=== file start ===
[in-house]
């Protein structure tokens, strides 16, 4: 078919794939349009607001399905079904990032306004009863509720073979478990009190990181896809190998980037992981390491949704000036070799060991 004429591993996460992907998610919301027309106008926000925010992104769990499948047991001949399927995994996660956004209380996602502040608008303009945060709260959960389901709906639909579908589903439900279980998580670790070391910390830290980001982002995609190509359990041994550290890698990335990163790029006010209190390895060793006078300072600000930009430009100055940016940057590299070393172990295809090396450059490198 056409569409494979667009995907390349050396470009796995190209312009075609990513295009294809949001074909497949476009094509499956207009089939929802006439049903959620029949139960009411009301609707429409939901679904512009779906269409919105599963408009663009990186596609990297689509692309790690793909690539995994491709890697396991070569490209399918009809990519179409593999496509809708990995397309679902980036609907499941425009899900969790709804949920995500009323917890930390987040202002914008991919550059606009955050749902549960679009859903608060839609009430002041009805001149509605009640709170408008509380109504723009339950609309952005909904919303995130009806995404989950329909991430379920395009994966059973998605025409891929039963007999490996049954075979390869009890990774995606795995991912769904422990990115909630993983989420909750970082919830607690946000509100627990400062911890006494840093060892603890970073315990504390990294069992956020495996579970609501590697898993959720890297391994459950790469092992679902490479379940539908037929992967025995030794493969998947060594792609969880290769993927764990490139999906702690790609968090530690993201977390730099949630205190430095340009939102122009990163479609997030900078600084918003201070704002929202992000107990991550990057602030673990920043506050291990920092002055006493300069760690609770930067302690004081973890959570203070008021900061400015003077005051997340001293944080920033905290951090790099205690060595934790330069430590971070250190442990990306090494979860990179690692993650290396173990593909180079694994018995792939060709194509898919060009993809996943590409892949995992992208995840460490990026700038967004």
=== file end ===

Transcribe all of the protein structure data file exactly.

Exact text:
[in-house]
């Protein structure tokens, strides 16, 4: 078919794939349009607001399905079904990032306004009863509720073979478990009190990181896809190998980037992981390491949704000036070799060991 004429591993996460992907998610919301027309106008926000925010992104769990499948047991001949399927995994996660956004209380996602502040608008303009945060709260959960389901709906639909579908589903439900279980998580670790070391910390830290980001982002995609190509359990041994550290890698990335990163790029006010209190390895060793006078300072600000930009430009100055940016940057590299070393172990295809090396450059490198 056409569409494979667009995907390349050396470009796995190209312009075609990513295009294809949001074909497949476009094509499956207009089939929802006439049903959620029949139960009411009301609707429409939901679904512009779906269409919105599963408009663009990186596609990297689509692309790690793909690539995994491709890697396991070569490209399918009809990519179409593999496509809708990995397309679902980036609907499941425009899900969790709804949920995500009323917890930390987040202002914008991919550059606009955050749902549960679009859903608060839609009430002041009805001149509605009640709170408008509380109504723009339950609309952005909904919303995130009806995404989950329909991430379920395009994966059973998605025409891929039963007999490996049954075979390869009890990774995606795995991912769904422990990115909630993983989420909750970082919830607690946000509100627990400062911890006494840093060892603890970073315990504390990294069992956020495996579970609501590697898993959720890297391994459950790469092992679902490479379940539908037929992967025995030794493969998947060594792609969880290769993927764990490139999906702690790609968090530690993201977390730099949630205190430095340009939102122009990163479609997030900078600084918003201070704002929202992000107990991550990057602030673990920043506050291990920092002055006493300069760690609770930067302690004081973890959570203070008021900061400015003077005051997340001293944080920033905290951090790099205690060595934790330069430590971070250190442990990306090494979860990179690692993650290396173990593909180079694994018995792939060709194509898919060009993809996943590409892949995992992208995840460490990026700038967004």